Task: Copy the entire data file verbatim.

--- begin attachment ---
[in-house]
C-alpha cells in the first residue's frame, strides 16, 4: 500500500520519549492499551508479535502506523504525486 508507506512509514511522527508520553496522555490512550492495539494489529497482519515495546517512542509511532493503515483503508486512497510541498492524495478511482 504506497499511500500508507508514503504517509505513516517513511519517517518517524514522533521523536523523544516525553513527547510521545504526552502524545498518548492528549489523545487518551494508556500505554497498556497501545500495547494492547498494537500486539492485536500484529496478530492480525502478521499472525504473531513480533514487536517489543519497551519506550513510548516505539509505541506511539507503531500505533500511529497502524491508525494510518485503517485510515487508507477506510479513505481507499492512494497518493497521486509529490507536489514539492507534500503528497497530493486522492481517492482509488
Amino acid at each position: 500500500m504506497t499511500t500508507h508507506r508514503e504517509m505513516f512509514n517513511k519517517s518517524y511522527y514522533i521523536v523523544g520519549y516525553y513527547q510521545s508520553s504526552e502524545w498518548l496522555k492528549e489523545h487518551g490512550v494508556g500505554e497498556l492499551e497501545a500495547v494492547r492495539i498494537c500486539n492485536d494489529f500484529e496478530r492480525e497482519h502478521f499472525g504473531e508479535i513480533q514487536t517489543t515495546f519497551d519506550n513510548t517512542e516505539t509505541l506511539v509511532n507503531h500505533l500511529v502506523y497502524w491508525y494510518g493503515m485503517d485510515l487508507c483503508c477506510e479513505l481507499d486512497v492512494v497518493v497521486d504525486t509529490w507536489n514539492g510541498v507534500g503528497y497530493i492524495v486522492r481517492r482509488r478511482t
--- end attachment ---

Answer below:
[in-house]
C-alpha cells in the first residue's frame, strides 16, 4: 500500500520519549492499551508479535502506523504525486 508507506512509514511522527508520553496522555490512550492495539494489529497482519515495546517512542509511532493503515483503508486512497510541498492524495478511482 504506497499511500500508507508514503504517509505513516517513511519517517518517524514522533521523536523523544516525553513527547510521545504526552502524545498518548492528549489523545487518551494508556500505554497498556497501545500495547494492547498494537500486539492485536500484529496478530492480525502478521499472525504473531513480533514487536517489543519497551519506550513510548516505539509505541506511539507503531500505533500511529497502524491508525494510518485503517485510515487508507477506510479513505481507499492512494497518493497521486509529490507536489514539492507534500503528497497530493486522492481517492482509488
Amino acid at each position: 500500500m504506497t499511500t500508507h508507506r508514503e504517509m505513516f512509514n517513511k519517517s518517524y511522527y514522533i521523536v523523544g520519549y516525553y513527547q510521545s508520553s504526552e502524545w498518548l496522555k492528549e489523545h487518551g490512550v494508556g500505554e497498556l492499551e497501545a500495547v494492547r492495539i498494537c500486539n492485536d494489529f500484529e496478530r492480525e497482519h502478521f499472525g504473531e508479535i513480533q514487536t517489543t515495546f519497551d519506550n513510548t517512542e516505539t509505541l506511539v509511532n507503531h500505533l500511529v502506523y497502524w491508525y494510518g493503515m485503517d485510515l487508507c483503508c477506510e479513505l481507499d486512497v492512494v497518493v497521486d504525486t509529490w507536489n514539492g510541498v507534500g503528497y497530493i492524495v486522492r481517492r482509488r478511482t